What’s My Line was the longest-running game show in the history of prime-time network television. It ran for 18 seasons, on alternate weeks from February to September 1950, then every Sunday at 10:30 p.m. for the next 17 years. The format was exceedingly simple. Contestants were asked simple yes-or-no questions by the panel members, who tried to determine what interesting or unusual occupation the contestant had. Each time the contestant could answer no to a question, he got $5, and a total of 10 no’s ended the game. The panel was forced to don blindfolds for the “mystery guest,” a celebrity who tried to avoid identification by disguising his voice.
That little game, by itself, hardly warranted an 18-year run, when other panel shows of the early 1950’s came and went every month. But What’s My Line was something special, both for the witty and engaging panel, and for a certain élan which few other shows ever captured. There were no flashy celebrities-of-the-moment or empty-headed pretty faces on this panel; they were obviously very intelligent people all, out to have some genteel fun with an amusing parlor game. Like (moderator) John Daly with his bow tie and perfect manners, it reeked of urbanity [“that’s three down and seven to go, Mr. Cerf?”]
In the days before air travel became popular, almost everyone took the train to get around the United States. On February 6, 1945 before boarding the Twentieth Century Limited for Chicago, James Cagney stopped in at a restaurant at Grand Central Terminal for a bite to eat. It appears he was enjoying a cup of coffee and a danish. Then he glanced up to see a photographer snapping this picture.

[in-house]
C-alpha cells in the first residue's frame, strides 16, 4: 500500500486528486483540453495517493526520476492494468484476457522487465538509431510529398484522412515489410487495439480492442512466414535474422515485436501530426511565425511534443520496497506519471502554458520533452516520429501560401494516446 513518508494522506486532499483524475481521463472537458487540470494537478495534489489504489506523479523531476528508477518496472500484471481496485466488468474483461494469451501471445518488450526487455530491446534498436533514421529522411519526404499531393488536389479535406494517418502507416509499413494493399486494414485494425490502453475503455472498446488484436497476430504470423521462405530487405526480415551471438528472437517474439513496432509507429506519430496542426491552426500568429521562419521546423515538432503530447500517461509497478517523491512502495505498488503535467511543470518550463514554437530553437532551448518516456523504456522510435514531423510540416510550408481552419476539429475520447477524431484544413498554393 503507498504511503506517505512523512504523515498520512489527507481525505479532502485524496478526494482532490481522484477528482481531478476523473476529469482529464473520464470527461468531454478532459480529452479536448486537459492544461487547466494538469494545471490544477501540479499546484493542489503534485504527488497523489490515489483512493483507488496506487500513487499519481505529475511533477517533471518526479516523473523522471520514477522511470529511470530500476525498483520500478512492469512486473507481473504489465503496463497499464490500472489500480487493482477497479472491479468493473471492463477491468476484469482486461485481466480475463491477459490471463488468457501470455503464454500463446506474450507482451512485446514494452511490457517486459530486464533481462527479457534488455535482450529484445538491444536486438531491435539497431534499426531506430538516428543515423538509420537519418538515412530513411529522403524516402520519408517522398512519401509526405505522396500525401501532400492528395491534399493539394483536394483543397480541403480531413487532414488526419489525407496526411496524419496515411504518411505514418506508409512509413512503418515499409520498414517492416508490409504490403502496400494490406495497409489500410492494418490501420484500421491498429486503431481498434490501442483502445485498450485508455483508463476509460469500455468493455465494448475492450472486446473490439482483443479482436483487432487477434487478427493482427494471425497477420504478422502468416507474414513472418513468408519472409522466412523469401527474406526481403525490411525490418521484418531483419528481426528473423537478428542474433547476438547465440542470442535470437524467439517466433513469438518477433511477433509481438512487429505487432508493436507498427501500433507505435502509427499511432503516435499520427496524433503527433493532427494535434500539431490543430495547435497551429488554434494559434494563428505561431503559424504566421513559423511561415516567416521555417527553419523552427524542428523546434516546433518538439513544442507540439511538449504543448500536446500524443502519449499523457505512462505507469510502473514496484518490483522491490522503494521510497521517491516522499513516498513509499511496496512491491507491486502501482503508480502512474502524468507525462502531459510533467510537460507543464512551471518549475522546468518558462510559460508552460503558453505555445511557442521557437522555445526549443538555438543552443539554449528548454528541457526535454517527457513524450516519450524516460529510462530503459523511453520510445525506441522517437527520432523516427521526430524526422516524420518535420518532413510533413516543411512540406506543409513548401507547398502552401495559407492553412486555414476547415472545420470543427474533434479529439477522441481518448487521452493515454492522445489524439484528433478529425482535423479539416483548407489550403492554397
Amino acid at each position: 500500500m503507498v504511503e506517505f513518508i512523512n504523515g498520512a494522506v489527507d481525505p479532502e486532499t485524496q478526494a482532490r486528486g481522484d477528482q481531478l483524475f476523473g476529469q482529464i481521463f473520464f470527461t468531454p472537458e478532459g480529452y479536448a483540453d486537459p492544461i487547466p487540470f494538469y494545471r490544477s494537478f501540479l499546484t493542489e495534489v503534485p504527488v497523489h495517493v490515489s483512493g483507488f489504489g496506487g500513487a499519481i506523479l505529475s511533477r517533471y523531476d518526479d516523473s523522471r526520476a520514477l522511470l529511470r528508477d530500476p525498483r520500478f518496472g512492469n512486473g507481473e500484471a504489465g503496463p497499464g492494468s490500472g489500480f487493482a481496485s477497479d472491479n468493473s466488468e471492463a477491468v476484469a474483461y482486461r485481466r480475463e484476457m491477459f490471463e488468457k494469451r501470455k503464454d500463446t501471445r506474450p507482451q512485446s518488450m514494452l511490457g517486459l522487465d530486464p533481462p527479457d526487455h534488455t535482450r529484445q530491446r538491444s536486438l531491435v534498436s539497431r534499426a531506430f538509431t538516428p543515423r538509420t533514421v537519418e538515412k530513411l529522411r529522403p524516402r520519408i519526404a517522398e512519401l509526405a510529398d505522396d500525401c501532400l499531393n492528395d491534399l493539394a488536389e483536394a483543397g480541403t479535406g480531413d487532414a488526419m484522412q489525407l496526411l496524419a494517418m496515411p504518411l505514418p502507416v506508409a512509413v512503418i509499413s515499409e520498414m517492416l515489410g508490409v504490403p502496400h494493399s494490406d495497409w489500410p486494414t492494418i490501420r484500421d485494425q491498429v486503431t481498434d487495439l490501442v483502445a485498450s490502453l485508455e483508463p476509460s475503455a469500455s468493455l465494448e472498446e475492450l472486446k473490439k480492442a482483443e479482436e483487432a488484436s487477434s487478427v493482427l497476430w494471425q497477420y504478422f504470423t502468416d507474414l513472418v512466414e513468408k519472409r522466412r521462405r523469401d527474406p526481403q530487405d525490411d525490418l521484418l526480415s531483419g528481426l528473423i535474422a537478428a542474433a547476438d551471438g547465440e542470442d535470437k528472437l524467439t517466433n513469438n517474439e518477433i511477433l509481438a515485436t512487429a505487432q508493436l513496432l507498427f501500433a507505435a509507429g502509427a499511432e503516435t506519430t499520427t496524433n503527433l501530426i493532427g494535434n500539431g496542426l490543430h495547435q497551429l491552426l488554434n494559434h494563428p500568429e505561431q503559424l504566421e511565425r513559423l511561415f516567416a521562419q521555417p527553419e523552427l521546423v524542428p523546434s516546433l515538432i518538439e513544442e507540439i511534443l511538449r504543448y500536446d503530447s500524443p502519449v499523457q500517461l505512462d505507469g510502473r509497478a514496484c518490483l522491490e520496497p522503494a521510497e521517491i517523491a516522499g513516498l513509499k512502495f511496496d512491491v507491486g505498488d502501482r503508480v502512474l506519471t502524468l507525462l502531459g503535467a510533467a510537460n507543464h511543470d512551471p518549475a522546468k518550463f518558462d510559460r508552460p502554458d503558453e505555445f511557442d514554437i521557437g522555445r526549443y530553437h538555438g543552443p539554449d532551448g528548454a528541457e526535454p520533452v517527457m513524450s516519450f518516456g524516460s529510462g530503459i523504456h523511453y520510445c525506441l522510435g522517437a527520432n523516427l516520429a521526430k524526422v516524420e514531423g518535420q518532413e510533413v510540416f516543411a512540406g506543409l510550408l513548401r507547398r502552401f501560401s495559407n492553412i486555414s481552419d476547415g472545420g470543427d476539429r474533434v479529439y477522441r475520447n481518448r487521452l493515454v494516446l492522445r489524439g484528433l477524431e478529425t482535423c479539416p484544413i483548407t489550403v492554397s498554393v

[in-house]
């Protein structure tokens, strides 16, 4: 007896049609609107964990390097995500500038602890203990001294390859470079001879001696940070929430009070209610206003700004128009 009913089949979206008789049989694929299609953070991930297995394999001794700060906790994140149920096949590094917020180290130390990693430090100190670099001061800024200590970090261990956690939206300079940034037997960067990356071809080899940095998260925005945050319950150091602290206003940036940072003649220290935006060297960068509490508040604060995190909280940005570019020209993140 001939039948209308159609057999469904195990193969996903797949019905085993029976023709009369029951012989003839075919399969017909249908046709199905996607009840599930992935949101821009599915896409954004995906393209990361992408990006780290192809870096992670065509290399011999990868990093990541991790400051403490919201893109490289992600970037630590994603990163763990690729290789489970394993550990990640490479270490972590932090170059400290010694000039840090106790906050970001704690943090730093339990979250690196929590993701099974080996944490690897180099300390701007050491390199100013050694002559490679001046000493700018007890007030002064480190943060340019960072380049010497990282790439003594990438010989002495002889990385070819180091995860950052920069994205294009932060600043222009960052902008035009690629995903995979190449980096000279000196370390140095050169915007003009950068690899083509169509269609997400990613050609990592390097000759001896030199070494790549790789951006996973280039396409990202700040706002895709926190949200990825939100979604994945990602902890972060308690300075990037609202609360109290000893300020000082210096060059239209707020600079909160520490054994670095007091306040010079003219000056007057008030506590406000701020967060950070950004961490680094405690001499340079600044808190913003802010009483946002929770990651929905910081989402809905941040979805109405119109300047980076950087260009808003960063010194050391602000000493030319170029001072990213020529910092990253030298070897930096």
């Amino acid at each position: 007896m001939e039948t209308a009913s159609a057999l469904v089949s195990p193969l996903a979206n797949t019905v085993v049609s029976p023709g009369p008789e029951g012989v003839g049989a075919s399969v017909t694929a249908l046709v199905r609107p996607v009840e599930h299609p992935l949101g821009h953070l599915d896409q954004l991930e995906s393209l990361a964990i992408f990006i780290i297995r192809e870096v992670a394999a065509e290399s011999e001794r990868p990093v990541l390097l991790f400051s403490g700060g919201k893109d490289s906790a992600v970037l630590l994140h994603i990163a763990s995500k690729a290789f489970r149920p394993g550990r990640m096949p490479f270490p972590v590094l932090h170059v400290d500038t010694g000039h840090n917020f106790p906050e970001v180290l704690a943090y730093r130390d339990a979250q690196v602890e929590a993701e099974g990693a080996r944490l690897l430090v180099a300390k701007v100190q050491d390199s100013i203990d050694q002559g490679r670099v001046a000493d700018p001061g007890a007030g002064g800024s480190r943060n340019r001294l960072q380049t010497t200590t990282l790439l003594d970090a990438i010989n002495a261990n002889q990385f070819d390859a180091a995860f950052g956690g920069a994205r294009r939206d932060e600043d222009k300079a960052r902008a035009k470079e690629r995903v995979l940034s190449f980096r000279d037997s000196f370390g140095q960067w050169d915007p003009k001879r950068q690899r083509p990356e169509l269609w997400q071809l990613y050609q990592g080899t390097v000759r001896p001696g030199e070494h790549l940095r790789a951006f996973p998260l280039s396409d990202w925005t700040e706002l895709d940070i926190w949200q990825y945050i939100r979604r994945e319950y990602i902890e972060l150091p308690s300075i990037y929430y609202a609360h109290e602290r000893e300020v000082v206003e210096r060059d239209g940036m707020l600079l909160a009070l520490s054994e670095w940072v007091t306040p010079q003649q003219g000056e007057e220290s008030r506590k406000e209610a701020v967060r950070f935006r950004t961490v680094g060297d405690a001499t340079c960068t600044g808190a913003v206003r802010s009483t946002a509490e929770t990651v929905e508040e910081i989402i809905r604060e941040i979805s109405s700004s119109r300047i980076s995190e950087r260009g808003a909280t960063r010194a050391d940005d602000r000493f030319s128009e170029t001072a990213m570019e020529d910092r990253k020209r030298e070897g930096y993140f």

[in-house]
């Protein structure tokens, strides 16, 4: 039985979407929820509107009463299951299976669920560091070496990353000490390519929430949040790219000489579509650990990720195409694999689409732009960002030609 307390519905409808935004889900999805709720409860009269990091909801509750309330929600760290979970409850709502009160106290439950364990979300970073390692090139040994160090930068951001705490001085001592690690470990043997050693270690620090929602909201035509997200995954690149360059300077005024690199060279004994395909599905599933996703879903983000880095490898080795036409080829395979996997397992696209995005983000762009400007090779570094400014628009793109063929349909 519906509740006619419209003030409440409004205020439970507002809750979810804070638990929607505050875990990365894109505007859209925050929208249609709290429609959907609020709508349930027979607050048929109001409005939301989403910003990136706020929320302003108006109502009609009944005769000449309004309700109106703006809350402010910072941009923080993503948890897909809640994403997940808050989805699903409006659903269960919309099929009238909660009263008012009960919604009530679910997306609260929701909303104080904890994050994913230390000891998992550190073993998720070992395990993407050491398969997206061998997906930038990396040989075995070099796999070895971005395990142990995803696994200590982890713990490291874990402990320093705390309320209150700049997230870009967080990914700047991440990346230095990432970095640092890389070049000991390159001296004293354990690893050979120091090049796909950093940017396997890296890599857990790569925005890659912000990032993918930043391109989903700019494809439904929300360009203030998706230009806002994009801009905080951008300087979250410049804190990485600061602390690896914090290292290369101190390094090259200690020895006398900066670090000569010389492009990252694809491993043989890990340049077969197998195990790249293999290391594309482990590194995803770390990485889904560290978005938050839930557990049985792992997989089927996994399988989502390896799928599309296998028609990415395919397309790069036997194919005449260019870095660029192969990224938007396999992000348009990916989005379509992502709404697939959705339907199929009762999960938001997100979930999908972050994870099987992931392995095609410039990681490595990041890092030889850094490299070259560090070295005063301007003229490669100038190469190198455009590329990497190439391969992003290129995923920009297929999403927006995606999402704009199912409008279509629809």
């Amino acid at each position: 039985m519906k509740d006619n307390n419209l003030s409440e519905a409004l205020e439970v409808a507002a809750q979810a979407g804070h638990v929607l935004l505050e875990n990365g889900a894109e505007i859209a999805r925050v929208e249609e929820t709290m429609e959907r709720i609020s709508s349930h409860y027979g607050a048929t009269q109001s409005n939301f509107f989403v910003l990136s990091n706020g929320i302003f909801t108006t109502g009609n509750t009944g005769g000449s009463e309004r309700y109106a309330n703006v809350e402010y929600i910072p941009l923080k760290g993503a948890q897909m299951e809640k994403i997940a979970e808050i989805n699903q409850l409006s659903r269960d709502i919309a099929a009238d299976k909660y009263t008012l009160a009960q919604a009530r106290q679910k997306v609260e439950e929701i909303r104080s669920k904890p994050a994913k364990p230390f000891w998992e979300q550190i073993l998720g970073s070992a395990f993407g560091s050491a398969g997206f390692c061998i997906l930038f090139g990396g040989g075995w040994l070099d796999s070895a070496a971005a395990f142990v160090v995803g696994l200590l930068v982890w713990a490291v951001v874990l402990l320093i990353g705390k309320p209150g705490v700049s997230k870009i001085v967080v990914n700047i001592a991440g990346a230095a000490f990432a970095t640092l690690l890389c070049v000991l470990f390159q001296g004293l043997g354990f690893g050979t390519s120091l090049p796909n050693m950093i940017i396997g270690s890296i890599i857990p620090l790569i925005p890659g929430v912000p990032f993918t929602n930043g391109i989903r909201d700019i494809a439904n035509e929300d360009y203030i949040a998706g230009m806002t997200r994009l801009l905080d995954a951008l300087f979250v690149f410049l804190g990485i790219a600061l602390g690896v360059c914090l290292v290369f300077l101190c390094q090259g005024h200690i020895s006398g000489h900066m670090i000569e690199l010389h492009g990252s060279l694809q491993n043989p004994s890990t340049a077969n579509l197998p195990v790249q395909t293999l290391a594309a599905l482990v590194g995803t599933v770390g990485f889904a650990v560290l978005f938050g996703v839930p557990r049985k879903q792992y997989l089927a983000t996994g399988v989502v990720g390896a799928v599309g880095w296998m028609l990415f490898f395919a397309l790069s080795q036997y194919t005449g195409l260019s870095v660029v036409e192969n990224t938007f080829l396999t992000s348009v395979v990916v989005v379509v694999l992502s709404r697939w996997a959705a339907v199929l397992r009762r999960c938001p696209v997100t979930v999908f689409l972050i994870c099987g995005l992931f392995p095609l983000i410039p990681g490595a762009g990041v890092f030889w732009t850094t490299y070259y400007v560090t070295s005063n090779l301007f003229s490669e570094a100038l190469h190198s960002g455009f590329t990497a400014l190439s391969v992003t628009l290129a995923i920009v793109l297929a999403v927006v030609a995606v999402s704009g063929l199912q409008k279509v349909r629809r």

The difference between the “old days” and today is that movie stars of the golden years were not hounded by what has come to be known as the paparazzi – ruthless parasites, who violate every modicum of human decency. Yes, the old newspapers and magazines would send their photographers out to capture celebrities and news events. But there was a mutual quid pro quo back then, even if the celebrities dd not enjoy the attention, they knew the press generally helped their careers and would accommodate them. The press also kept somewhat of a respectful distance. Those days are long gone.
The Cagney’s Arrive At The Academy Awards Ceremony March 12, 1938
From left to right are: William Cagney, producer and manager, Boots Mallory (William’s wife), Frances (“Bill”) Cagney (James’ wife) and James Cagney, actor extraodinaire.
In 1938 the Cagney family had no nominations for any awards, and that is an unlikely reason for the dour looks on everyone’s faces. Maybe they had a fight on the way over to the ceremony. We’ll never know, but they certainly don’t look happy.
The following year James Cagney would be nominated for a best actor award for Angels With Dirty Faces. He lost to Spencer Tracy in Boys Town.
I had vaguely heard the term B-girl mentioned in the past. Whether it was from some early film noir cinema or pulp fiction I cannot recall. The 1940 Pulitzer Prize winning William Saroyan play The Time of Your Life was made into a film in 1948 and was recently shown on Turner Classic Movies and I watched it for the odd turn of tough guy Jimmy Cagney playing a philosophical bar patron. It is an uneven movie, but what was interesting was Jeanne Cagney’s (yes – Jimmy’s sister) portrayal of Kitty Duval and the referral of her character as possibly being a B-girl.
So what exactly is a B-Girl?
First thought – Hays code vernacular for a bar prostitute.
Looking the term up in Merriam Webster’s Collegiate Dictionary it is slang for a ‘bar girl’ – a woman who entertains bar patrons and encourages them to spend freely. Online other meanings emerged – it could also mean a prostitute that hangs around in bars. Either way it was not a compliment.